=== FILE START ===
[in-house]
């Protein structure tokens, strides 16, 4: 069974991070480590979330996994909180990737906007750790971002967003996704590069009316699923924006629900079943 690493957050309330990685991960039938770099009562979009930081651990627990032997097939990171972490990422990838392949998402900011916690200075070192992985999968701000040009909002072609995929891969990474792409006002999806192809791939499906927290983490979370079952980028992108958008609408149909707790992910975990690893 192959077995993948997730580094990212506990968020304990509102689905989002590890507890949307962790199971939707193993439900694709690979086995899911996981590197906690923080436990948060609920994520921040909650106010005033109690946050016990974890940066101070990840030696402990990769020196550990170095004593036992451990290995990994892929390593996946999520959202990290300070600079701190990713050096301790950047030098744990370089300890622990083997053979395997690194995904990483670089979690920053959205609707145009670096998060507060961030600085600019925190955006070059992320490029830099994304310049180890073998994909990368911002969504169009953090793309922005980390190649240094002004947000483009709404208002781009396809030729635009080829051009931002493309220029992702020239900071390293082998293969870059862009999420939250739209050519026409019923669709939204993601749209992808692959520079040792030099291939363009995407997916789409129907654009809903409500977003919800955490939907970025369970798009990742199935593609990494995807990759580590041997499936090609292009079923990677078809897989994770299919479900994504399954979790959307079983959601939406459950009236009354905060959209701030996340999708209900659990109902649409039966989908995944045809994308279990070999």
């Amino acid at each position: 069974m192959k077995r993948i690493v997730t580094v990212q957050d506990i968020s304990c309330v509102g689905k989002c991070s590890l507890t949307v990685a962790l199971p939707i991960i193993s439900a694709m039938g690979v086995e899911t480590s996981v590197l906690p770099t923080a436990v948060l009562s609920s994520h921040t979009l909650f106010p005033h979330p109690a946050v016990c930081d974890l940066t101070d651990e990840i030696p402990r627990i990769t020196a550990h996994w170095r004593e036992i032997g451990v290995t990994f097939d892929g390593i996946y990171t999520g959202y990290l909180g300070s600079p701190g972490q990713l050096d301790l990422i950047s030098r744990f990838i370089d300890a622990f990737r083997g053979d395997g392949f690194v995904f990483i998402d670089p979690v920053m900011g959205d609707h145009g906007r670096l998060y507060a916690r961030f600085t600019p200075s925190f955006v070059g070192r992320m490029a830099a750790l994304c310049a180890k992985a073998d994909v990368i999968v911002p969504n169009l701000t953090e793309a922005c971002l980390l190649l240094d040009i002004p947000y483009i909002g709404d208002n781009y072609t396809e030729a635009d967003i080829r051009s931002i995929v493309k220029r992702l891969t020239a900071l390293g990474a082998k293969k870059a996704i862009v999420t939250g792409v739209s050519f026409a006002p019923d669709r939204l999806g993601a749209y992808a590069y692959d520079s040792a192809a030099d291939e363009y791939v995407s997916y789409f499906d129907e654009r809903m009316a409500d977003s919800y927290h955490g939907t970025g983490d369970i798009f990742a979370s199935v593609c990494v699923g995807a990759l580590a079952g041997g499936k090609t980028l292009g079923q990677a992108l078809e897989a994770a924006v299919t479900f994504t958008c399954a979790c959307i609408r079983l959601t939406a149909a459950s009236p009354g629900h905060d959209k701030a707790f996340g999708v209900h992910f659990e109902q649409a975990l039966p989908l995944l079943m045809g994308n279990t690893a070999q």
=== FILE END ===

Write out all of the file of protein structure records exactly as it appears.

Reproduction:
[in-house]
């Protein structure tokens, strides 16, 4: 069974991070480590979330996994909180990737906007750790971002967003996704590069009316699923924006629900079943 690493957050309330990685991960039938770099009562979009930081651990627990032997097939990171972490990422990838392949998402900011916690200075070192992985999968701000040009909002072609995929891969990474792409006002999806192809791939499906927290983490979370079952980028992108958008609408149909707790992910975990690893 192959077995993948997730580094990212506990968020304990509102689905989002590890507890949307962790199971939707193993439900694709690979086995899911996981590197906690923080436990948060609920994520921040909650106010005033109690946050016990974890940066101070990840030696402990990769020196550990170095004593036992451990290995990994892929390593996946999520959202990290300070600079701190990713050096301790950047030098744990370089300890622990083997053979395997690194995904990483670089979690920053959205609707145009670096998060507060961030600085600019925190955006070059992320490029830099994304310049180890073998994909990368911002969504169009953090793309922005980390190649240094002004947000483009709404208002781009396809030729635009080829051009931002493309220029992702020239900071390293082998293969870059862009999420939250739209050519026409019923669709939204993601749209992808692959520079040792030099291939363009995407997916789409129907654009809903409500977003919800955490939907970025369970798009990742199935593609990494995807990759580590041997499936090609292009079923990677078809897989994770299919479900994504399954979790959307079983959601939406459950009236009354905060959209701030996340999708209900659990109902649409039966989908995944045809994308279990070999």
């Amino acid at each position: 069974m192959k077995r993948i690493v997730t580094v990212q957050d506990i968020s304990c309330v509102g689905k989002c991070s590890l507890t949307v990685a962790l199971p939707i991960i193993s439900a694709m039938g690979v086995e899911t480590s996981v590197l906690p770099t923080a436990v948060l009562s609920s994520h921040t979009l909650f106010p005033h979330p109690a946050v016990c930081d974890l940066t101070d651990e990840i030696p402990r627990i990769t020196a550990h996994w170095r004593e036992i032997g451990v290995t990994f097939d892929g390593i996946y990171t999520g959202y990290l909180g300070s600079p701190g972490q990713l050096d301790l990422i950047s030098r744990f990838i370089d300890a622990f990737r083997g053979d395997g392949f690194v995904f990483i998402d670089p979690v920053m900011g959205d609707h145009g906007r670096l998060y507060a916690r961030f600085t600019p200075s925190f955006v070059g070192r992320m490029a830099a750790l994304c310049a180890k992985a073998d994909v990368i999968v911002p969504n169009l701000t953090e793309a922005c971002l980390l190649l240094d040009i002004p947000y483009i909002g709404d208002n781009y072609t396809e030729a635009d967003i080829r051009s931002i995929v493309k220029r992702l891969t020239a900071l390293g990474a082998k293969k870059a996704i862009v999420t939250g792409v739209s050519f026409a006002p019923d669709r939204l999806g993601a749209y992808a590069y692959d520079s040792a192809a030099d291939e363009y791939v995407s997916y789409f499906d129907e654009r809903m009316a409500d977003s919800y927290h955490g939907t970025g983490d369970i798009f990742a979370s199935v593609c990494v699923g995807a990759l580590a079952g041997g499936k090609t980028l292009g079923q990677a992108l078809e897989a994770a924006v299919t479900f994504t958008c399954a979790c959307i609408r079983l959601t939406a149909a459950s009236p009354g629900h905060d959209k701030a707790f996340g999708v209900h992910f659990e109902q649409a975990l039966p989908l995944l079943m045809g994308n279990t690893a070999q």